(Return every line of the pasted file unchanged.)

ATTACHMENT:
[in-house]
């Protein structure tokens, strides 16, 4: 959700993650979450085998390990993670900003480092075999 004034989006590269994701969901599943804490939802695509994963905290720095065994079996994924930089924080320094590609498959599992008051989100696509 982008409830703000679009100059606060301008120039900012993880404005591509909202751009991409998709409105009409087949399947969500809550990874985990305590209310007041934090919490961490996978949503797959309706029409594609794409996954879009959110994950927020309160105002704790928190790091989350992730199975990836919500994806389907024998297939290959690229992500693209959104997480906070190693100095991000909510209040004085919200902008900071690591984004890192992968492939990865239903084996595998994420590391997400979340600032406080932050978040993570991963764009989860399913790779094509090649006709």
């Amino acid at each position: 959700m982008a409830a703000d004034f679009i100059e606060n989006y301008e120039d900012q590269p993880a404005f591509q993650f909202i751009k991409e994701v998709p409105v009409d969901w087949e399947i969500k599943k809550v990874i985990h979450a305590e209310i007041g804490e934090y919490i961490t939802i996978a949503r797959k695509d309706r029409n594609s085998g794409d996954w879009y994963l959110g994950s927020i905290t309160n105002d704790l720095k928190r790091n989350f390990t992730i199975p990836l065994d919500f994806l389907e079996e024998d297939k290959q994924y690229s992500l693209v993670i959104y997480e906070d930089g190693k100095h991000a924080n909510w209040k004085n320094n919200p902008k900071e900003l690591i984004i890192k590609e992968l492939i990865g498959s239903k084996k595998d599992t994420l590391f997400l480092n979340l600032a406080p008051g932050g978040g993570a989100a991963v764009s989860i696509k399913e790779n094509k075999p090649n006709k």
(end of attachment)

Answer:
[in-house]
């Protein structure tokens, strides 16, 4: 959700993650979450085998390990993670900003480092075999 004034989006590269994701969901599943804490939802695509994963905290720095065994079996994924930089924080320094590609498959599992008051989100696509 982008409830703000679009100059606060301008120039900012993880404005591509909202751009991409998709409105009409087949399947969500809550990874985990305590209310007041934090919490961490996978949503797959309706029409594609794409996954879009959110994950927020309160105002704790928190790091989350992730199975990836919500994806389907024998297939290959690229992500693209959104997480906070190693100095991000909510209040004085919200902008900071690591984004890192992968492939990865239903084996595998994420590391997400979340600032406080932050978040993570991963764009989860399913790779094509090649006709």
């Amino acid at each position: 959700m982008a409830a703000d004034f679009i100059e606060n989006y301008e120039d900012q590269p993880a404005f591509q993650f909202i751009k991409e994701v998709p409105v009409d969901w087949e399947i969500k599943k809550v990874i985990h979450a305590e209310i007041g804490e934090y919490i961490t939802i996978a949503r797959k695509d309706r029409n594609s085998g794409d996954w879009y994963l959110g994950s927020i905290t309160n105002d704790l720095k928190r790091n989350f390990t992730i199975p990836l065994d919500f994806l389907e079996e024998d297939k290959q994924y690229s992500l693209v993670i959104y997480e906070d930089g190693k100095h991000a924080n909510w209040k004085n320094n919200p902008k900071e900003l690591i984004i890192k590609e992968l492939i990865g498959s239903k084996k595998d599992t994420l590391f997400l480092n979340l600032a406080p008051g932050g978040g993570a989100a991963v764009s989860i696509k399913e790779n094509k075999p090649n006709k």